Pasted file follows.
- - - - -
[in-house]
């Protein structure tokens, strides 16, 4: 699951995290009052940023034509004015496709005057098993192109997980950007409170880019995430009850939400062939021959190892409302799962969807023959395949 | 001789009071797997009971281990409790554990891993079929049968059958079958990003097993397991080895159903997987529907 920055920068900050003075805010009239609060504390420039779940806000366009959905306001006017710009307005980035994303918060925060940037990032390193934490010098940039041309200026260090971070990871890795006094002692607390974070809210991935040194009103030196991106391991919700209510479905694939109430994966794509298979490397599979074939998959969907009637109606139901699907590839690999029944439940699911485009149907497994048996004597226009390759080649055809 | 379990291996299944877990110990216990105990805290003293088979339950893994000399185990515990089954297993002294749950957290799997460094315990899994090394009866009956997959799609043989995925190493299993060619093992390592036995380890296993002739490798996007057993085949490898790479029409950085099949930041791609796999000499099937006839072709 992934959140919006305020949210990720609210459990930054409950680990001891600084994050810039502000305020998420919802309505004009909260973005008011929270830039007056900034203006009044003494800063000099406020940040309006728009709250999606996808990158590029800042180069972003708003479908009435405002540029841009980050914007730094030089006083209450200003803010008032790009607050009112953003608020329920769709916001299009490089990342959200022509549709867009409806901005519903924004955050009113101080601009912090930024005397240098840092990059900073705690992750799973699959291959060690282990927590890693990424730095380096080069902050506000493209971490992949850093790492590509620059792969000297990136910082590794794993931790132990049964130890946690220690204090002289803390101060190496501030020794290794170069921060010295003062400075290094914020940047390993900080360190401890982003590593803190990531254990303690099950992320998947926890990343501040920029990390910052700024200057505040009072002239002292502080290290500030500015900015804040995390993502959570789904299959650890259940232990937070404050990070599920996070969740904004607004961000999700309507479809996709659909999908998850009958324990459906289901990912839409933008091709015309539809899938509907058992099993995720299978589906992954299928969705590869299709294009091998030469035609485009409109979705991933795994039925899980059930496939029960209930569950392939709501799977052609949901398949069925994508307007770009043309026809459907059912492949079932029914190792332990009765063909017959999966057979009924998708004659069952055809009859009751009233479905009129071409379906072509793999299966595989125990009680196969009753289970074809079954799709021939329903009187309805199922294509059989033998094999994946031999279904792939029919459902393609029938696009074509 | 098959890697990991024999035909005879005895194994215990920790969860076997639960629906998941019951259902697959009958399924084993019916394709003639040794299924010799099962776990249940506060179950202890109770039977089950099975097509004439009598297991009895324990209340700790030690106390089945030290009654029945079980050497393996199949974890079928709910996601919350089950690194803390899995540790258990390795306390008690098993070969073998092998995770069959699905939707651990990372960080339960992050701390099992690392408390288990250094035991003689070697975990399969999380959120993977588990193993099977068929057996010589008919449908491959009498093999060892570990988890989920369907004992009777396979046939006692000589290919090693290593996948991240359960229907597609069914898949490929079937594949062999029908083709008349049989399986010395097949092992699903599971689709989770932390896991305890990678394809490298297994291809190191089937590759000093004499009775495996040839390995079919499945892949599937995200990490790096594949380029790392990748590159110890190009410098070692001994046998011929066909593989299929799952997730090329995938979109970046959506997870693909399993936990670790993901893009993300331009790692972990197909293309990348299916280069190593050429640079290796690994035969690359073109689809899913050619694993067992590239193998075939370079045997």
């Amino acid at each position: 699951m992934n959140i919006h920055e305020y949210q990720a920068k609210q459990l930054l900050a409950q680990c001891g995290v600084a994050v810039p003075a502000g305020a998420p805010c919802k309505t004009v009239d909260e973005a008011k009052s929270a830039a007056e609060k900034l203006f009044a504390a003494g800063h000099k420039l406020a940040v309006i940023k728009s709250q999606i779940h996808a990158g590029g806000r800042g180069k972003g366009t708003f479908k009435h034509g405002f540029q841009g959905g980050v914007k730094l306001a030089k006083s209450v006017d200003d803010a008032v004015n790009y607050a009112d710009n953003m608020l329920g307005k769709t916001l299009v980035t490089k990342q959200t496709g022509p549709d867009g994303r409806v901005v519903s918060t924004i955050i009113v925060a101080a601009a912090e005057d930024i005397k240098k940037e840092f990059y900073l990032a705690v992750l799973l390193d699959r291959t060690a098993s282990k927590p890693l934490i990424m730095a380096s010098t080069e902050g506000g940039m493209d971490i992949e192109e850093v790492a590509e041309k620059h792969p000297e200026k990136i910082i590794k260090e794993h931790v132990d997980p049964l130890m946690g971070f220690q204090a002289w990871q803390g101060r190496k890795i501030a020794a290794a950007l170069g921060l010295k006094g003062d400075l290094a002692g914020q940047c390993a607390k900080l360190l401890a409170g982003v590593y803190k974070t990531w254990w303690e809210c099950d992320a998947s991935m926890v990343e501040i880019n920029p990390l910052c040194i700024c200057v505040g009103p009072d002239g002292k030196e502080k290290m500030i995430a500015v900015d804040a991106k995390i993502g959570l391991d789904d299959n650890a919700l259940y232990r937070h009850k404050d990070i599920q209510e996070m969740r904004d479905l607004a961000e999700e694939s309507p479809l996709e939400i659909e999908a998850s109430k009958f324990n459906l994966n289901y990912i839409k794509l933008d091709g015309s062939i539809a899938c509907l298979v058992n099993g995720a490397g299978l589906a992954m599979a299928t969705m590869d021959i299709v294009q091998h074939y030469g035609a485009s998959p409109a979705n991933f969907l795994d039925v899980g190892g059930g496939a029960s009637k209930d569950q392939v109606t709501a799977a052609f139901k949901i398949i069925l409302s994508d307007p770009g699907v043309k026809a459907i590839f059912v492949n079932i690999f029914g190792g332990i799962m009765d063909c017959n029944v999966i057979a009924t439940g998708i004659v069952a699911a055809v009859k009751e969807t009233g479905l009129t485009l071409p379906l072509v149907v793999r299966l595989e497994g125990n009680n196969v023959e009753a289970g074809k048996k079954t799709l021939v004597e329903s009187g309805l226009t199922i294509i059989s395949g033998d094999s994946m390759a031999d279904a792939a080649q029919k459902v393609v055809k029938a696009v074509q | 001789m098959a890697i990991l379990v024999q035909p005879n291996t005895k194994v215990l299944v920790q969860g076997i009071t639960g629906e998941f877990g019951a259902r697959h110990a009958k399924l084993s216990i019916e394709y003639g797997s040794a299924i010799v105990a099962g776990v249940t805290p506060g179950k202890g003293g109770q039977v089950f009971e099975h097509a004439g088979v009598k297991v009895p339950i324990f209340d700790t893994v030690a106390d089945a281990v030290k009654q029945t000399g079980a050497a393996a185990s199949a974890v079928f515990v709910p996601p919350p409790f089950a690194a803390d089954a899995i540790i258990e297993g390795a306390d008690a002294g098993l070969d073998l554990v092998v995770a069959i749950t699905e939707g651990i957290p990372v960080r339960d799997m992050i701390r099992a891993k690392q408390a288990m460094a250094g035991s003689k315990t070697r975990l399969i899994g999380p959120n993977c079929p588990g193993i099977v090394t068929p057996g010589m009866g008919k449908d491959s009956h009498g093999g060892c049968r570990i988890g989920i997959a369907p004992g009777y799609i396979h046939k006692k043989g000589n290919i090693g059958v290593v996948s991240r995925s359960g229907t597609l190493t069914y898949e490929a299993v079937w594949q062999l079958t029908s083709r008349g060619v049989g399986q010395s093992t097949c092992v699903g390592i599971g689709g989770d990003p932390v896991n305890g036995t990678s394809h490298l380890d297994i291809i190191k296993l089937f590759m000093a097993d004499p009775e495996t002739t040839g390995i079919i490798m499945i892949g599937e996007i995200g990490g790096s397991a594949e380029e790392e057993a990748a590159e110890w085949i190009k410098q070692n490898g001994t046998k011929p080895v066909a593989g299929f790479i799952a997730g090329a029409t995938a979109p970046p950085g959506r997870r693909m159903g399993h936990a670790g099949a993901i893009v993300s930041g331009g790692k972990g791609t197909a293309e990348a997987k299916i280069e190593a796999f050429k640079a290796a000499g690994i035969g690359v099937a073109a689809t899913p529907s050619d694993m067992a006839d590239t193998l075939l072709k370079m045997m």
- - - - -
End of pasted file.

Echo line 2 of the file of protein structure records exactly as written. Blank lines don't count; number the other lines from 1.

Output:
């Protein structure tokens, strides 16, 4: 699951995290009052940023034509004015496709005057098993192109997980950007409170880019995430009850939400062939021959190892409302799962969807023959395949 | 001789009071797997009971281990409790554990891993079929049968059958079958990003097993397991080895159903997987529907 920055920068900050003075805010009239609060504390420039779940806000366009959905306001006017710009307005980035994303918060925060940037990032390193934490010098940039041309200026260090971070990871890795006094002692607390974070809210991935040194009103030196991106391991919700209510479905694939109430994966794509298979490397599979074939998959969907009637109606139901699907590839690999029944439940699911485009149907497994048996004597226009390759080649055809 | 379990291996299944877990110990216990105990805290003293088979339950893994000399185990515990089954297993002294749950957290799997460094315990899994090394009866009956997959799609043989995925190493299993060619093992390592036995380890296993002739490798996007057993085949490898790479029409950085099949930041791609796999000499099937006839072709 992934959140919006305020949210990720609210459990930054409950680990001891600084994050810039502000305020998420919802309505004009909260973005008011929270830039007056900034203006009044003494800063000099406020940040309006728009709250999606996808990158590029800042180069972003708003479908009435405002540029841009980050914007730094030089006083209450200003803010008032790009607050009112953003608020329920769709916001299009490089990342959200022509549709867009409806901005519903924004955050009113101080601009912090930024005397240098840092990059900073705690992750799973699959291959060690282990927590890693990424730095380096080069902050506000493209971490992949850093790492590509620059792969000297990136910082590794794993931790132990049964130890946690220690204090002289803390101060190496501030020794290794170069921060010295003062400075290094914020940047390993900080360190401890982003590593803190990531254990303690099950992320998947926890990343501040920029990390910052700024200057505040009072002239002292502080290290500030500015900015804040995390993502959570789904299959650890259940232990937070404050990070599920996070969740904004607004961000999700309507479809996709659909999908998850009958324990459906289901990912839409933008091709015309539809899938509907058992099993995720299978589906992954299928969705590869299709294009091998030469035609485009409109979705991933795994039925899980059930496939029960209930569950392939709501799977052609949901398949069925994508307007770009043309026809459907059912492949079932029914190792332990009765063909017959999966057979009924998708004659069952055809009859009751009233479905009129071409379906072509793999299966595989125990009680196969009753289970074809079954799709021939329903009187309805199922294509059989033998094999994946031999279904792939029919459902393609029938696009074509 | 098959890697990991024999035909005879005895194994215990920790969860076997639960629906998941019951259902697959009958399924084993019916394709003639040794299924010799099962776990249940506060179950202890109770039977089950099975097509004439009598297991009895324990209340700790030690106390089945030290009654029945079980050497393996199949974890079928709910996601919350089950690194803390899995540790258990390795306390008690098993070969073998092998995770069959699905939707651990990372960080339960992050701390099992690392408390288990250094035991003689070697975990399969999380959120993977588990193993099977068929057996010589008919449908491959009498093999060892570990988890989920369907004992009777396979046939006692000589290919090693290593996948991240359960229907597609069914898949490929079937594949062999029908083709008349049989399986010395097949092992699903599971689709989770932390896991305890990678394809490298297994291809190191089937590759000093004499009775495996040839390995079919499945892949599937995200990490790096594949380029790392990748590159110890190009410098070692001994046998011929066909593989299929799952997730090329995938979109970046959506997870693909399993936990670790993901893009993300331009790692972990197909293309990348299916280069190593050429640079290796690994035969690359073109689809899913050619694993067992590239193998075939370079045997």